Germany has built a significant part their economy around exports – this was an industrial policy decision.  When the Euro weakens, Germany grows very rapidly. France also has a significant export sector, even if it is smaller than Germany’s.

We’ve seen this in the recent past when they posted the 9% quarter in Q3 2010. The lowest level of EURUSD was in Q2, so Germany got orders at low EURUSD levels in Q2, and filled them in Q3.

The euro seems to have a “natural” lower limit due to the German export machine.  Once the EURUSD trades below 1.30 or so, German growth becomes attractively large.

I find it difficult to imagine the EURUSD much below 1.20 for extended periods. Simply because if Germany is growing at 10% plus per year, their equity and debt markets become extremely attractive.  This draws capital flows into the euro, pushing up the exchange rate, ect…

Usually, a weaker currency “cures” debt problems through a combination of inflation and export driven economic growth.

But Greece does not have a large export sector – at least not to the same degree that Germany does.  A EUR at 1.2000 does not help Greece to anywhere near the same extent it does Germany.  The euro would need to be much lower to spur export driven growth in Greece or Portugal.

And we’ve seen serious problems with the inflation argument.  There simply does not seem to be that much inflation in the world.  5% inflation in China is not enough to make Greece’s problems disappear.  Greece would need an extended period of 5% inflation in Greece to solve their problems.  The ECB would never allow this level of inflation.

So the usual cure – weakening currency drives inflation AND export driven economic growth – does not apply to Greece.

The euro wont’ get weak enough to spur their economy because Germany is way better at exporting.    Inflation isn’t high enough to make the debt problem smaller on any near term time scale.

So it appears the only way for the problems in Greece to go away is a bailout.

This is what happens when you have a monetary but not fiscal union.  It seems to me like the bailout payments would more accurately be classified as fiscal transfers – as though the economics and accounting dictate there MUST be these fiscal transfers even though there is no fiscal union.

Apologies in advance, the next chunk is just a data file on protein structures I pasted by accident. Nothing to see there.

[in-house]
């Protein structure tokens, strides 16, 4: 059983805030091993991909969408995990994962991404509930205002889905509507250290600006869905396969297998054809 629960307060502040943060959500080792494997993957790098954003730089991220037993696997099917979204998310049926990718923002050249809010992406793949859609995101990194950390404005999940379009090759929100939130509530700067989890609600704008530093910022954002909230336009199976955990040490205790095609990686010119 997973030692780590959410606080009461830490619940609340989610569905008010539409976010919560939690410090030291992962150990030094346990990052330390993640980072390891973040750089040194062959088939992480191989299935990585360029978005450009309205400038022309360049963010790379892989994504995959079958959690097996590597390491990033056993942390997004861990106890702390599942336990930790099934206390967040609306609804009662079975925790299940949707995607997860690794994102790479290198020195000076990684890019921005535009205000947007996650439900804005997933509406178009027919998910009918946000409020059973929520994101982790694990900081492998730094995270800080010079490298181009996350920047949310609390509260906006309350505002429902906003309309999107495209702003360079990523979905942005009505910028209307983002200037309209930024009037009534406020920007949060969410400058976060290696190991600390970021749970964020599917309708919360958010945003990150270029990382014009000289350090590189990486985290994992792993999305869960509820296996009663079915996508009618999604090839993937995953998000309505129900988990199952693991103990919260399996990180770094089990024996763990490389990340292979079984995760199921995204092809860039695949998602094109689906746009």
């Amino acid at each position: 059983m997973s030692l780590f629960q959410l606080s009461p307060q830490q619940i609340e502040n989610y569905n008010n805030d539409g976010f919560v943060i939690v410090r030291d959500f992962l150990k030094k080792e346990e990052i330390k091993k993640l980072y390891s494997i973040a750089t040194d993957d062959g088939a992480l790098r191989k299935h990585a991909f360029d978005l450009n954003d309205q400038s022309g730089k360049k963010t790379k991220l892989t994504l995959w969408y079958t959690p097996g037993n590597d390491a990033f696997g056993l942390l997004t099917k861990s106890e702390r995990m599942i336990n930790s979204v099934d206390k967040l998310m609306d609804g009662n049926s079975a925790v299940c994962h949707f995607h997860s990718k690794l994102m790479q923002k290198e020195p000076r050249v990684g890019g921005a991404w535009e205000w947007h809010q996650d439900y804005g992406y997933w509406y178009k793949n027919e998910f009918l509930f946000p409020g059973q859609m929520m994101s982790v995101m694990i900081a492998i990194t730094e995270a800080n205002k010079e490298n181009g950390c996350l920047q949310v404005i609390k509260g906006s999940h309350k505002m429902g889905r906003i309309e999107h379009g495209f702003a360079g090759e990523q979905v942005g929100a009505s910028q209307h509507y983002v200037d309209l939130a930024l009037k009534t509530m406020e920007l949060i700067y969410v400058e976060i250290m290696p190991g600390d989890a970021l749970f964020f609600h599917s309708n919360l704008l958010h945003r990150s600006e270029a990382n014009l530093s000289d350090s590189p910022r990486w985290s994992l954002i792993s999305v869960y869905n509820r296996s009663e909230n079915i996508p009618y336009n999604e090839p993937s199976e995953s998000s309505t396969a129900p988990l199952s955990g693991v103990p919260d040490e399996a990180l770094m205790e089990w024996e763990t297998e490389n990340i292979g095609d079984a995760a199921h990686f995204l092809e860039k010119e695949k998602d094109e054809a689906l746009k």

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First MMT Talking Point Identified!

June 15, 2011 Comments off

Mike Norman has a great new quote up from Warren Mosler.

“All government spending is printing money. And all taxation and spending reductions are ‘un-printing’ money.”

I think this qualifies for our first talking point over here at the Traders Crucible!  You’ll see up on top, right in front of the Wall of Shame, the new Page “Talking Points.”  This page will be a warehouse of ways to talk about how we can fix the economy with better understanding of how it works.

Over time, this page will become a good resource for the entire MMT community.  We need good ways to convey the messages, ways that are truthful, easy to understand, and convincing.

I thought about appropriating about 80% of Mike Normans recent Television interview – it was that good.

The TC Rule for Monetary Policy [Updated]

April 15, 2011 10 comments

I woke up this morning and had a bit of time to thing about a fiscal policy rule for MMT.

c(u-u) + (i-i) + f*Population Growth = %G [Update: This is %G Deficit]

Where :

c(u-u) is Okun’s law, relating the change in GDP to change in unemployment.  According to most people, c is about 1.8 and (u-u) is the difference between the “natural” rate of unemployment and current unemployment.

(i-i) is the difference between the current core inflation rate and the target inflation rate

% Population growth is for the entire currency area – we might want to include China in this area given the current policy of China.  f is a multiplier, set to 1 for now.

Note this rule also spits out projected rates of inflation.   %G is the target rate, but we know the actual rate of %.   The difference between the two should be the observed inflation rate.

What do you all think?

[Update 6/21/2011:  I expand the idea behind the rule to include where to spend the money.  Hint: Payroll tax Cuts!]

[Update: probably needs to be some adjustment for spending multipliers]

Update 4/17/2011: More extensive yet incomplete thoughts here.]